kinda dark and light color. And some of 'em come out and look
like they're light, and they're some yellow--just some pieces,
not all of 'em.

E: It's a surprise to know what they're gonna be, isn't it?

S: That's right.

E: You never can mix two pieces exactly alike, could&lyou?

S: That's right.

E: After you've taken them out of the fire and put 'em in a big tub,
lift 'em, put 'em in the car, and bring them home?

S: No, ma'am. [I] let 'em sit there till they get cold. Then after
they get cold, well, we wrap 'em up in paper and bring 'em back.
Then we dust 'em with a cloth and get all the ashes off of 'em,
and get 'em cleaned up and wrap 'em up in newspaper. And we'll
pack 'em in a clothes basket--bring 'em back in that.

E: Did you bring 'em back this Saturday night when you came?

S: Yes, ma'am. We wait till they get cool enough to bring 'em back.

E: That's a full day's work, isn't it?

S: Yeah, but I enjoy it. Seems like I just love to make pottery, you
know. [I] won't work in a crowd. [I'm] so old now you can't get
no job. And so I and the husband sit around here looking' for some-
thin' I could do. I'm all right if I can keep my hands busy.


E: Well, you've demonstrated pottery a lot of places. When you
were working as a cook here at the Catawba Indian School,
you'd demonstrate pottery for the children.

S: Yes, ma'am.

E: Is that right?

S: Yes, ma'am, I did.

E: And you've done it many, many times.

S: That's right. I even showed 'em how it was burnt and everything.
Down there, you see, we could heat 'em in the stove 'cause [it]
was a gas stove, and it was a big one. So half the time I'd put
'em in there and let 'em get hot; and then when they get hot
enough, the children would get the wood for me and build a fire.
When it died down I'd just stick my pottery right there in the
bed where the coals was and bring my pottery knapsack right down

E: I know that was interesting.

S: Yes, ma'am.

E: You've got a lot of children and grandchildren. Who in your family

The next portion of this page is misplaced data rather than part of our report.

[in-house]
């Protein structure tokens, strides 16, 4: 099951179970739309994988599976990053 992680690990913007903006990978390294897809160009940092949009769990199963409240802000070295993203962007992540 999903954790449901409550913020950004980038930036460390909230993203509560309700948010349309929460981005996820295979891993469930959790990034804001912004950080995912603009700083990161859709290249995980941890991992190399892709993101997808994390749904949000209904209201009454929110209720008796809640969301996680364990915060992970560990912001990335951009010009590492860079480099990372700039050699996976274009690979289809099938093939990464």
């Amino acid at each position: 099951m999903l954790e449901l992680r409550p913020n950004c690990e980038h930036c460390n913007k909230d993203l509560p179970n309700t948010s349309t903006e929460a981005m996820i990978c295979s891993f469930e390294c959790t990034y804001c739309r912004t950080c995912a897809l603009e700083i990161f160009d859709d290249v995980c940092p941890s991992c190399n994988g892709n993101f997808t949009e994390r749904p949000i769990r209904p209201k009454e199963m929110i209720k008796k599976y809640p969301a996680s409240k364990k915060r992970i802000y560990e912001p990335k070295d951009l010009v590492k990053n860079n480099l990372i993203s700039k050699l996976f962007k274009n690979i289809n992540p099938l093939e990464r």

makes pottery?

S: My daughter, Katherine, makes pottery. And Fred was tellin' the
people last night, "I believe I'll just quit work, and go home, and
sit down, and get my mother to make a pot for me." You know he's
got a good job, and he can't quit, but he loves to fool with the
pottery. He can rub, but he can't build. He can trim 'em up and
things like that.

E: But he certainly is a big help to you.

S: Yes, ma'am, he's a big help.

IS: I bet he could build if he wanted to.

S: If he wanted to he could.

IS: He now works at a machine shop. He is well trained in the machine
shop, and anybody can work in a machine shop can build a lot of
things. Ya got to learn that.


E: Yes.

IS: And the Indians did this. I'm pretty well sure he can build

S: He said he wants to.

E: He'd like to. There's talent among the men in the pottery
business I know.

IS: The Rock Hill people call her pottery making' an art. They give
'em that art in any art school. So that's what you're gonna
find from now on.

E: You have a real talent; you're really an artist in doing this.

S: Yes, ma'am.

E: Arzada, years ago, what prices did you used to get for pieces
of pottery?

S: Well, some of 'em we got twenty-five or fifty cents and some a
dollar. And now we get two dollars for pipes; the canoes is
worth two or two and a half [dollars]; and then the big pieces
we get ten [dollars] for. We used to didn't get but a small
amount, only about a dollar or two. This [was] way back a long
time ago. Now, the prices is way [is] everything else.
Then I would guess some of 'em a little bit larger would raise it.
A pitcher smaller than that we'd get three [dollars] for; we get
five [dollars] for more like that size.

E: But even so you've spent a whole day firing this pottery, plus
the making of it that you've done in your home.

S: That's right.

E: So you've spent at least three or four solid days making one batch
of pottery.

S: Yes, ma'am.

E: And from one batch of pottery you get what, twenty-five dollars?

S: No, no. It don't take too much. I don't know just how many
pieces it was. Five pieces, I got eighteen dollars for it.

E: Five pieces for eighteen dollars.


S: Yes, ma'am. According to the size.

E: But you could make in the business world in one day what you have
to work three or four days in making pottery. I believe that's
about right, isn't it?

S: That's right.

E: Do you think there'll ever be a chance for there to be a museum
down here, and sell pottery on the reservation or anywhere?

S: Well, I don't know. They've been trying' that for quite a few years.
I don't know if they'll ever get any started or not. I know
Mrs. Fred Lawrence used to try to get help to build a museum. She
even bought a piece of land down there to build a museum on, and
it's still there. And she had the pottery to put in the museum
and is still holding onto it. And so they haven't made any start
on building' anything yet.

E: Is there any pottery available to put in the museum?

S: She had [some] last time I heard of, so I don't know. I sold her
quite a few pieces of pottery, and Ola Harris sold her some, and
some of the rest of 'em [sold her some]. I don't remember who they
was. We used to sell pottery way back a good bit ago, and she'd
buy 'em, or we'd take 'em to her.

E: Who has that pottery now? You don't have any idea?

S: Well, it's her niece.

IS: Mrs. Steele.

E: Mrs. Steele. Mrs. William Steele.

IS: That's right.

E: [She] must have that pottery. We'll see if anything's gonna be
ever done with that.